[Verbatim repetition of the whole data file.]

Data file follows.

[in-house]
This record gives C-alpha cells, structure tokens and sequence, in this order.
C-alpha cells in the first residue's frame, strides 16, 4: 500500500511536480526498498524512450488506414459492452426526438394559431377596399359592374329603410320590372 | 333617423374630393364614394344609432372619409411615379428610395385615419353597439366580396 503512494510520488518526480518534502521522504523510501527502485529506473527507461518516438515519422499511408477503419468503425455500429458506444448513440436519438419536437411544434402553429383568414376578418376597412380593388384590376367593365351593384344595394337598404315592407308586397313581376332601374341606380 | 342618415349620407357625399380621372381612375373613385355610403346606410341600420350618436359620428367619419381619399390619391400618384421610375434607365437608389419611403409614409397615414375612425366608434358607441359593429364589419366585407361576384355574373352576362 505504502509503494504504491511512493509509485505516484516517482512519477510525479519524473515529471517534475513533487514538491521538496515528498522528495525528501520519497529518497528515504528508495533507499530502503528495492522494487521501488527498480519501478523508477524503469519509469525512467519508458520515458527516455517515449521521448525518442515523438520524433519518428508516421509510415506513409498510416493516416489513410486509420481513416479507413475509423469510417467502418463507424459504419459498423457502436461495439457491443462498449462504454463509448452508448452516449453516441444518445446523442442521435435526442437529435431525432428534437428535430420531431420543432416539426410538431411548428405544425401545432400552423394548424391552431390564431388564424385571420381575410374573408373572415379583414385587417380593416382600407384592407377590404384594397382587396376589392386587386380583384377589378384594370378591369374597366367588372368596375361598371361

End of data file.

[in-house]
This record gives C-alpha cells, structure tokens and sequence, in this order.
C-alpha cells in the first residue's frame, strides 16, 4: 500500500511536480526498498524512450488506414459492452426526438394559431377596399359592374329603410320590372 | 333617423374630393364614394344609432372619409411615379428610395385615419353597439366580396 503512494510520488518526480518534502521522504523510501527502485529506473527507461518516438515519422499511408477503419468503425455500429458506444448513440436519438419536437411544434402553429383568414376578418376597412380593388384590376367593365351593384344595394337598404315592407308586397313581376332601374341606380 | 342618415349620407357625399380621372381612375373613385355610403346606410341600420350618436359620428367619419381619399390619391400618384421610375434607365437608389419611403409614409397615414375612425366608434358607441359593429364589419366585407361576384355574373352576362 505504502509503494504504491511512493509509485505516484516517482512519477510525479519524473515529471517534475513533487514538491521538496515528498522528495525528501520519497529518497528515504528508495533507499530502503528495492522494487521501488527498480519501478523508477524503469519509469525512467519508458520515458527516455517515449521521448525518442515523438520524433519518428508516421509510415506513409498510416493516416489513410486509420481513416479507413475509423469510417467502418463507424459504419459498423457502436461495439457491443462498449462504454463509448452508448452516449453516441444518445446523442442521435435526442437529435431525432428534437428535430420531431420543432416539426410538431411548428405544425401545432400552423394548424391552431390564431388564424385571420381575410374573408373572415379583414385587417380593416382600407384592407377590404384594397382587396376589392386587386380583384377589378384594370378591369374597366367588372368596375361598371361